Carbon Offsetting and Reduction Scheme for International Aviation (“CORSIA”) is a mechanism that has been adopted to help achieve the goal of net zero carbon emissions by 2050. CORSIA operates on the basis that it will offset the difference between an airline’s baseline CO2 emissions and the airline’s total emissions for the year. CORSIA had been using a calculated average based on 2019 and 2020, but due to a 65% decline in passengers throughout 2020 due to the COVID-19 pandemic, these figures did not give an accurate reflection of baseline emissions.

The objective is to have a CORSIA baseline which is not too costly and allows for the airlines to continue to grow. The present baseline has been criticised for not being stringent enough, when compared to the objectives set out in the Paris Agreement. It has been suggested that the next scheduled adjustment of the baseline in 2025 is too far away, given that the current baseline is affected by pandemic levels of travel.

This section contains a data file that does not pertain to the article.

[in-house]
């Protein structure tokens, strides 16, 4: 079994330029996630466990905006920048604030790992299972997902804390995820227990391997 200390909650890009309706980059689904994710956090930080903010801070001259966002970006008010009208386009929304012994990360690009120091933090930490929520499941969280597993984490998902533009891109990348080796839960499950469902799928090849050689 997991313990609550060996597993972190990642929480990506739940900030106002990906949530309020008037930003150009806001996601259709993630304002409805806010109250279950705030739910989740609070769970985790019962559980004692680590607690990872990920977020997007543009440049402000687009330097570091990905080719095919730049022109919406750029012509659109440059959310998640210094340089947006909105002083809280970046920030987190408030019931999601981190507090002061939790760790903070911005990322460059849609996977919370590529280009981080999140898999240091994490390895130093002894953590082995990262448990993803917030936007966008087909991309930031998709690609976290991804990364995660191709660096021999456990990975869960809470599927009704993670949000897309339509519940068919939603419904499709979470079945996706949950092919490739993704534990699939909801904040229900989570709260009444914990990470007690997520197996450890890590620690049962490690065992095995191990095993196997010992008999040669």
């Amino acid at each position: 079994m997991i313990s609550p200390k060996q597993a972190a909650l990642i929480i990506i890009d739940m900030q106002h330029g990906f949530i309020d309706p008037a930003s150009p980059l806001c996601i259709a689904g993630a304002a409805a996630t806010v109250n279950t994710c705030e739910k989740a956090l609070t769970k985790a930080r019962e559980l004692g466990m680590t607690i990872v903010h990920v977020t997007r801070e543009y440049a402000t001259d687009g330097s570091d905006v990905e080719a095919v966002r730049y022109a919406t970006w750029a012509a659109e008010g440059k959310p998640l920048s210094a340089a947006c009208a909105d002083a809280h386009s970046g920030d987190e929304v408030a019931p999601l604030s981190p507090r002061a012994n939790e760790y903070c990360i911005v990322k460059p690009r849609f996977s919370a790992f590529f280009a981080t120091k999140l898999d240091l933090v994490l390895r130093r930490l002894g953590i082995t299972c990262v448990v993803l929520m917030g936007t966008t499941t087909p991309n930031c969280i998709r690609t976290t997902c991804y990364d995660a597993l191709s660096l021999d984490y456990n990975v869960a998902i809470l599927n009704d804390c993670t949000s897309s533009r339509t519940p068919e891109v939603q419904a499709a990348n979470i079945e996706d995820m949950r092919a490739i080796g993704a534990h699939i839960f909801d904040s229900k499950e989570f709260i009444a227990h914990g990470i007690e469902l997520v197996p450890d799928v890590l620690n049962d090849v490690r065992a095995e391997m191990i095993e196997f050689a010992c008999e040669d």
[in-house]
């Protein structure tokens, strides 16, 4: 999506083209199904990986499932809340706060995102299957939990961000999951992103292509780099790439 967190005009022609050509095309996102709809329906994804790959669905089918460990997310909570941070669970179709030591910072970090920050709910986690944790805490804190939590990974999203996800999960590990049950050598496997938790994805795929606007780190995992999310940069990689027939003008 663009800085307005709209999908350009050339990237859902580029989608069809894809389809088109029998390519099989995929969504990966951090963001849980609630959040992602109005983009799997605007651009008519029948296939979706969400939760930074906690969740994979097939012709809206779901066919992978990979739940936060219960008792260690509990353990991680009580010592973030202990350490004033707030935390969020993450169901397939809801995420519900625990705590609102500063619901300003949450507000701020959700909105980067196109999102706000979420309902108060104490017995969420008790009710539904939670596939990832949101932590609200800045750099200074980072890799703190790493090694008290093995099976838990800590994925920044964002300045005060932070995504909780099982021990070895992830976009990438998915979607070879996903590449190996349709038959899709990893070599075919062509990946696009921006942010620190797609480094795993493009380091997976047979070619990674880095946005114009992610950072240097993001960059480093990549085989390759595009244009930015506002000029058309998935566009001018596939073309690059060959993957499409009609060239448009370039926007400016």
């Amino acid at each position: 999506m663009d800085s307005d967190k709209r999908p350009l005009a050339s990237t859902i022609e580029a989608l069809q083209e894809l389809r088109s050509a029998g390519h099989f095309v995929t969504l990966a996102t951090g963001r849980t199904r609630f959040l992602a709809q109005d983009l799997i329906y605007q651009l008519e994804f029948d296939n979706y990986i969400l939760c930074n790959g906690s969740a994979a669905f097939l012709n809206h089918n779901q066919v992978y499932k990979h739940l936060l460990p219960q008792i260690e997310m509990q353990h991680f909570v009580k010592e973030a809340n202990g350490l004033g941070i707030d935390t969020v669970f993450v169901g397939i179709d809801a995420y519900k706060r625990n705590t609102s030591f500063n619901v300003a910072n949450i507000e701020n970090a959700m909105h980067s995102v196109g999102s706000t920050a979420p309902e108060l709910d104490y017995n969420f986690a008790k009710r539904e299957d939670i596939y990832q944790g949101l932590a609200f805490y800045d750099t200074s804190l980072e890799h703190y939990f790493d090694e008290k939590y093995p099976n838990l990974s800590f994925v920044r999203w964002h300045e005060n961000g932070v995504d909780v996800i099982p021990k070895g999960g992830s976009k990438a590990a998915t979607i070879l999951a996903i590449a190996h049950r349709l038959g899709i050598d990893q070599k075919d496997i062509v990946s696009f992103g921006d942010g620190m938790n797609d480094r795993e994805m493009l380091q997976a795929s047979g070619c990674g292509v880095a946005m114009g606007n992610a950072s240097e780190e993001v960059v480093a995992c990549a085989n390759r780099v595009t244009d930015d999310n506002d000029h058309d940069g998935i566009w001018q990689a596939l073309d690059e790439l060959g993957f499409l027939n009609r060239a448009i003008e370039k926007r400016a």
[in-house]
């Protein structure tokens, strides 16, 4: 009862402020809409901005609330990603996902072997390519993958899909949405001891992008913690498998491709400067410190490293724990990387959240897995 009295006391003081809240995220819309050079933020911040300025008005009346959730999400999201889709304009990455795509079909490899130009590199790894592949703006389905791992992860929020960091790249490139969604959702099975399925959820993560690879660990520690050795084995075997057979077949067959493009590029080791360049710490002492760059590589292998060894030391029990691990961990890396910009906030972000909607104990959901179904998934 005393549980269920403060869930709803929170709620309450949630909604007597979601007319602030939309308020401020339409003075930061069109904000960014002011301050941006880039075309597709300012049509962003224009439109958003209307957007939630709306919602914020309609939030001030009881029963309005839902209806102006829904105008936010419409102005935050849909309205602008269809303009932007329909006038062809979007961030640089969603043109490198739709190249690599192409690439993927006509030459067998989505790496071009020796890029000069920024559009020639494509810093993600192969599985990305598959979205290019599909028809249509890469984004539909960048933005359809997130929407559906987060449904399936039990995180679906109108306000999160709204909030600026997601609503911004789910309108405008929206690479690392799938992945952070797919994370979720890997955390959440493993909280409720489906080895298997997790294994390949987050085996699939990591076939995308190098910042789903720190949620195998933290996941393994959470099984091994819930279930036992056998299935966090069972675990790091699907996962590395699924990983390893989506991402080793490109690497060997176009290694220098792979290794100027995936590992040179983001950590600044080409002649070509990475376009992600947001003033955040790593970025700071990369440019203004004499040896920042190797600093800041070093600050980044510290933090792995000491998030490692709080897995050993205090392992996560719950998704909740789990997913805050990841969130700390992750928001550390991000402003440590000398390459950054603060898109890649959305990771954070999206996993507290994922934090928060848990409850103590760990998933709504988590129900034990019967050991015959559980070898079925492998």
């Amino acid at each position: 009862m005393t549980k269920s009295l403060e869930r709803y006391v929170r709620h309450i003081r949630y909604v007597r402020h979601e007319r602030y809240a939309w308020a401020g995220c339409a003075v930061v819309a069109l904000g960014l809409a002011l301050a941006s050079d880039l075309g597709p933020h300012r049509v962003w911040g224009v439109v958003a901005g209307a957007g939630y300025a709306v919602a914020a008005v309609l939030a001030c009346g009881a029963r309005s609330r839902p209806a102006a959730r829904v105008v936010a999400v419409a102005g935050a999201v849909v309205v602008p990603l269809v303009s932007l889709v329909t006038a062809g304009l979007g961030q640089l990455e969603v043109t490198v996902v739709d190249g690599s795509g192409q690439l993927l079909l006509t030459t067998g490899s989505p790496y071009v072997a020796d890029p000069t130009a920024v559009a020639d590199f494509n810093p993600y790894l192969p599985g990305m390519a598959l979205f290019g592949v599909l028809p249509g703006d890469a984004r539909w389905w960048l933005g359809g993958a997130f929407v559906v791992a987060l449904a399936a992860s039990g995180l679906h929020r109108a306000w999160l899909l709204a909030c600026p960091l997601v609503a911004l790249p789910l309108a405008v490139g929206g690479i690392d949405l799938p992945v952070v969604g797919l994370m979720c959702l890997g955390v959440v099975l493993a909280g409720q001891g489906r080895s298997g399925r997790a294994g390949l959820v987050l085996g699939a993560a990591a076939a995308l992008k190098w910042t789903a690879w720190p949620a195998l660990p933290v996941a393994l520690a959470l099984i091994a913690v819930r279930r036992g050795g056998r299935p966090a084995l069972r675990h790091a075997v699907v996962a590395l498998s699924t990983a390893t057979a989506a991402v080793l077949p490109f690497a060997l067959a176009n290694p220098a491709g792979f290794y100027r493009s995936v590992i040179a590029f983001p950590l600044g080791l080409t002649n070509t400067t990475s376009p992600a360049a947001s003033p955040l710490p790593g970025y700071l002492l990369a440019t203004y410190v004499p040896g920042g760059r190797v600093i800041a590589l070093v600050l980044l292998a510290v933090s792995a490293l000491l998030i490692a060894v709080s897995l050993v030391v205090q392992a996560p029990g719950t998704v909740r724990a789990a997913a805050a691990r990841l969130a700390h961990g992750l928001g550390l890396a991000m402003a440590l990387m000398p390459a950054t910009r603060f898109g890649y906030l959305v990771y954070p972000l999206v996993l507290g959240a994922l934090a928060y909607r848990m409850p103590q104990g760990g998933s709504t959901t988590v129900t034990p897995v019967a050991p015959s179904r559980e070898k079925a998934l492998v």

There have been recent revisions to the European Union’s emissions trading scheme, (“EU ETS”). The ETS is part of the EUs’ ‘fit for 55’ strategy which aims at cutting greenhouse gas (“GHG”) emissions by 55% by 2030, in comparison to 1990 levels. The fundamental principle of the ETS is that each company is allocated a cap on the emissions that they are allowed to produce per year. Companies may trade allowances between each other, so that emissions from one company may be allocated to be counted under a separate company, ultimately resulting in less emissions being produced, on paper, for some companies.

Presently EU airlines are allocated free allowances, and so can trade ETS and carbon emissions freely. This is set to change between 2024 to 2026, whereby intra-EU flights as well as those going to the UK and Switzerland, will be fully auctioned by 2026. This is a significant change in policy, placing more responsibility on the European aviation sector to reduce their carbon footprint.